• Emydoidea blandingii (Blanding’s turtle, state special concern)
  • Flexamia delongi (leafhopper, state special concern)
  • Flexamia reflexus (leafhopper, state special concern)
  • Lanius ludovicianus migrans (migrant loggerhead shrike, state endangered)
  • Microtus ochrogaster (prairie vole, state endangered)
  • Papaipema beeriana (blazing star borer, state special concern)
  • Papaipema sciata (Culver’s root borer, state special concern)
  • Papaipema silphii (silphium borer, state threatened)
  • Prosapia ignipectus (red-legged spittlebug, state special concern)
  • Pygarctia spraguei (Sprague’s pygarctia, state special concern)
  • Schinia lucens (leadplant flower moth, state endangered)
  • Sistrurus c. catenatus (eastern massasauga, federal candidate species and state special concern )
  • Spartiniphaga inops (spartina moth, state special concern)
  • Spiza americana (dickcissel, state special concern)
  • Sturnella neglecta (western meadowlark, state special concern)
  • Terrapene c. carolina (eastern box turtle, state special concern)
  • Tyto alba (barn owl, state endangered)

Biodiversity Management Considerations

Conservation priorities for mesic prairies include identifying, protecting, and managing existing remnants where they occur. Managing mesic prairie requires frequent prescribed burning to protect and enhance plant species diversity, prevent encroachment of trees and tall shrubs, and control non-native invasive species. In addition to prescribed fire, brush cutting accompanied by stump application of herbicide, can be an important component of prairie restoration. To reduce the impacts of management on fire-sensitive species it is important to consider a rotating schedule of prescribed burning in which adjacent management units are burned in alternate years. Alternating burn units provides refugia for fire-intolerant insect species that are then able to recolonize burned areas. Avian species diversity is also thought to be enhanced by managing large areas as a mosaic of burned and unburned patches.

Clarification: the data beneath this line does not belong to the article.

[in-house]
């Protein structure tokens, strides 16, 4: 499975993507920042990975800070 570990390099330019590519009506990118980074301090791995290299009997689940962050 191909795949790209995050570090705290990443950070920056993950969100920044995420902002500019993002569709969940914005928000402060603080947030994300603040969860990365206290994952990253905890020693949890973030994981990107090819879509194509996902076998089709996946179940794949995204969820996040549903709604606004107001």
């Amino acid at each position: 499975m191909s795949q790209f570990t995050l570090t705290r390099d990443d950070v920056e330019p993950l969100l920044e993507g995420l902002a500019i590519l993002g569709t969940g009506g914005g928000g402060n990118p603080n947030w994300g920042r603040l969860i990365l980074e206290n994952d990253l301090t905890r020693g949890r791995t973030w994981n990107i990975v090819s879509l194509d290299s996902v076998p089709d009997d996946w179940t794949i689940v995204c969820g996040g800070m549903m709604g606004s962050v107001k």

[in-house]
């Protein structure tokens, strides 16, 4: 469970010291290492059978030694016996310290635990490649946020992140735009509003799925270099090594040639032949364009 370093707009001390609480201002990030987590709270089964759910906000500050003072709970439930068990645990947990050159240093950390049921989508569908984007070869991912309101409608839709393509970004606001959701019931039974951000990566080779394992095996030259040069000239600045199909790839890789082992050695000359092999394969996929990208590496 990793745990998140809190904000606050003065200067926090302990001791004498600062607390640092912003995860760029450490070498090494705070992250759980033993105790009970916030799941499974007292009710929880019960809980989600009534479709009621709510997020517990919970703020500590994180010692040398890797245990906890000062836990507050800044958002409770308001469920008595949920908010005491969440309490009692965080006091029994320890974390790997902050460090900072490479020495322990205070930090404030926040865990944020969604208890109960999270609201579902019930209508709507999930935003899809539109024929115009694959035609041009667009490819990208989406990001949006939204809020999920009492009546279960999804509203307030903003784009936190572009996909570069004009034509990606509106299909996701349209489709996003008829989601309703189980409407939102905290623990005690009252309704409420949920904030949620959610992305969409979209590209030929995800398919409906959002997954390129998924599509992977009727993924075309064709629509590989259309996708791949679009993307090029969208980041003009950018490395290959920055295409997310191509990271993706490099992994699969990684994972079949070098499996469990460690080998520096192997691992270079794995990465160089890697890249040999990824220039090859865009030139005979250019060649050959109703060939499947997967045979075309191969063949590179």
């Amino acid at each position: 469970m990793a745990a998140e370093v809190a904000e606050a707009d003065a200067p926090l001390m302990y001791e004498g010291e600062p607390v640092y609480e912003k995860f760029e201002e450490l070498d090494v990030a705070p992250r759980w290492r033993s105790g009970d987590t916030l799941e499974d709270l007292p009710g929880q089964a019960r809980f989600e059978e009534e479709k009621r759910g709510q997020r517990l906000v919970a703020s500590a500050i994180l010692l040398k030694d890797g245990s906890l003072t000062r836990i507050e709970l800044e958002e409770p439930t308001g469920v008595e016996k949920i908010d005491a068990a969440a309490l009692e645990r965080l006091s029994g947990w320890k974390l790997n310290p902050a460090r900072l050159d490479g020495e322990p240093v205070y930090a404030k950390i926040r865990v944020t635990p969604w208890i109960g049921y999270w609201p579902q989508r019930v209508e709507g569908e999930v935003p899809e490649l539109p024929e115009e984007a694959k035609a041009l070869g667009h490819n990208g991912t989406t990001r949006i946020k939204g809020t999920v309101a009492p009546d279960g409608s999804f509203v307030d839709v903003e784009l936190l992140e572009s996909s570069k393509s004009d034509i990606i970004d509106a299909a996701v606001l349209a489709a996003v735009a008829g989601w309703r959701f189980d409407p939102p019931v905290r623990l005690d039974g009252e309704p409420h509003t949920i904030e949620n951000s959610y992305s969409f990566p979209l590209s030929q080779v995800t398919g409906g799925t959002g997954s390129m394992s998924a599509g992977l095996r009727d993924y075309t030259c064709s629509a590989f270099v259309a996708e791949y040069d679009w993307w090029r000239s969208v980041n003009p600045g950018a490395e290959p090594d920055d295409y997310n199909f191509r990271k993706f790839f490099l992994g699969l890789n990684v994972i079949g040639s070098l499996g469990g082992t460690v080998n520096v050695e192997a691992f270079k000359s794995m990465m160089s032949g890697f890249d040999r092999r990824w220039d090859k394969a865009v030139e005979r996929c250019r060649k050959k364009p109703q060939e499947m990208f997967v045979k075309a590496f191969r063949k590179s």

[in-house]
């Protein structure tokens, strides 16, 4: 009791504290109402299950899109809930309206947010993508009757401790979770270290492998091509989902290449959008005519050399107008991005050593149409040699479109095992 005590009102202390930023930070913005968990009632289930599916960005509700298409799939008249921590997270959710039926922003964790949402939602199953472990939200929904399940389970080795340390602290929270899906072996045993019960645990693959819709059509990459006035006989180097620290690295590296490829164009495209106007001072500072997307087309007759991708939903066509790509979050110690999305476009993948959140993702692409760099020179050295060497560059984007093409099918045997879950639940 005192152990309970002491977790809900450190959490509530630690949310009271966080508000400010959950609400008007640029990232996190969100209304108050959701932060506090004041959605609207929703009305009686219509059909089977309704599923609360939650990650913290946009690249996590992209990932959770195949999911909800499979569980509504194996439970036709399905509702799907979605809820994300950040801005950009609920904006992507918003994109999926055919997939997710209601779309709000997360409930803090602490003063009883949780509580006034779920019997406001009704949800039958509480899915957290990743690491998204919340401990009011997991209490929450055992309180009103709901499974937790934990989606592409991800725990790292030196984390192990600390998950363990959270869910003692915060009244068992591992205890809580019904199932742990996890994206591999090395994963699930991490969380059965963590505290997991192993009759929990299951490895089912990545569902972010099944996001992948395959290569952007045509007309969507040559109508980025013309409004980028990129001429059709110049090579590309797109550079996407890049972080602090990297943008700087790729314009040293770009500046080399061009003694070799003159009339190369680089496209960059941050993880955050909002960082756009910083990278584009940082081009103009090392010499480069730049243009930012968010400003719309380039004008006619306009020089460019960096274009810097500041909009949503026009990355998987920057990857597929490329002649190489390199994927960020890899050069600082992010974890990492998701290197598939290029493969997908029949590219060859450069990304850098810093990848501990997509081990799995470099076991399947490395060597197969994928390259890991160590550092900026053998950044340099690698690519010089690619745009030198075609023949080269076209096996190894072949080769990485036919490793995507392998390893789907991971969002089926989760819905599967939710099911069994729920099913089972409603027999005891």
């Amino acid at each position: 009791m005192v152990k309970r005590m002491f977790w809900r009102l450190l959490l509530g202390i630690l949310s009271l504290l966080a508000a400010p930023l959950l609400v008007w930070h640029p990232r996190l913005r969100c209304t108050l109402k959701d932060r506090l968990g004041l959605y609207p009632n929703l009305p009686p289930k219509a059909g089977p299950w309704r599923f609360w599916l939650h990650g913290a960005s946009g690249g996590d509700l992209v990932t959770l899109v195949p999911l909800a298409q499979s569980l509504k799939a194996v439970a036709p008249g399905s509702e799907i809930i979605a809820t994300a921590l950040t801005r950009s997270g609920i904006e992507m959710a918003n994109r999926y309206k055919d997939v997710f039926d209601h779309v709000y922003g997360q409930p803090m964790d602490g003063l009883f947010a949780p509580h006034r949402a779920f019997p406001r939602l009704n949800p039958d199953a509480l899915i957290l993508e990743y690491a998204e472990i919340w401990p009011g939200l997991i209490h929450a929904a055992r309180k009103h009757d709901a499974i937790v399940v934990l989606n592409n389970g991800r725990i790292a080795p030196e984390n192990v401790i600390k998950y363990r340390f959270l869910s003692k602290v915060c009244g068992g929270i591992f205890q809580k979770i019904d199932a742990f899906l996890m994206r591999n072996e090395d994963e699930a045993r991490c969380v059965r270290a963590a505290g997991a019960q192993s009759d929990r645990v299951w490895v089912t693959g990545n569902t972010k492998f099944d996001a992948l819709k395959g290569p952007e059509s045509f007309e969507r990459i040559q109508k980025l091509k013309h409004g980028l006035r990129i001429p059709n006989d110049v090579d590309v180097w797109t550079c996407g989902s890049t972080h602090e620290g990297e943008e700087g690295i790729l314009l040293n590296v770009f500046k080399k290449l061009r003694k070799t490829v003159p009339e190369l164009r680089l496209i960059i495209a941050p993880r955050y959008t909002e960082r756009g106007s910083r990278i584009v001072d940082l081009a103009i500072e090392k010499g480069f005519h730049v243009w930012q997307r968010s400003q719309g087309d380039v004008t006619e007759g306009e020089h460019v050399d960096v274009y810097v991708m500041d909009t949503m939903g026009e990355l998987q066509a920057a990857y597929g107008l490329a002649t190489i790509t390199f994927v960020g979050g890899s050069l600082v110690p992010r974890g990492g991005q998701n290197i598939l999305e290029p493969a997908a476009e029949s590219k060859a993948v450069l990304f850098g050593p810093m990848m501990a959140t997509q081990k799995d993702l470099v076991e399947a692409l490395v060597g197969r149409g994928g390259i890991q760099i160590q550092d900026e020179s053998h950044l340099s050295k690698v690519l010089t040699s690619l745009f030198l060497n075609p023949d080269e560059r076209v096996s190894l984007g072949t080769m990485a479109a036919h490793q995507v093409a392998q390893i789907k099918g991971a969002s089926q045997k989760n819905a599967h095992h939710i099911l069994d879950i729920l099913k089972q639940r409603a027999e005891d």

In addition to reestablishing ecological processes such as fire, most restoration sites will require the reintroduction of appropriate native species and genotypes through seeding or seedling transplants. Small, isolated prairie remnants may harbor plant populations that have suffered from reduced gene flow. Restoration efforts at isolated prairie remnants should consider introducing seeds collected from nearby stocks to augment and maintain genetic diversity of remnant plant populations.

Monitoring and control efforts to detect and remove invasive species are critical to the long-term viability of mesic prairie. Invasive species that threaten the diversity and community structure include common buckthorn (Rhamnus cathartica), autumn olive (Elaeagnus umbellata), Eurasian honeysuckles (especially Lonicera morrowii, L. tatarica, and L. xbella), multiflora rose (Rosa multiflora), common St. John’s-wort (Hypericum perforatum), ox-eye daisy (Leucanthemum vulgare), hawkweeds (Hieracium spp.), white sweet-clover (Melilotus alba), yellow sweet clover (M. officinalis), Japanese knotweed (Fallopia japonica), leafy spurge (Euphorbia virgata), wild parsnip (Pastinaca sativa), bouncing bet (Saponaria officinalis), Canada bluegrass (Poa compressa), Kentucky bluegrass (P. pratensis), smooth brome (Bromus inermis), quack grass (Elymus repens), and timothy (Phleum pratense).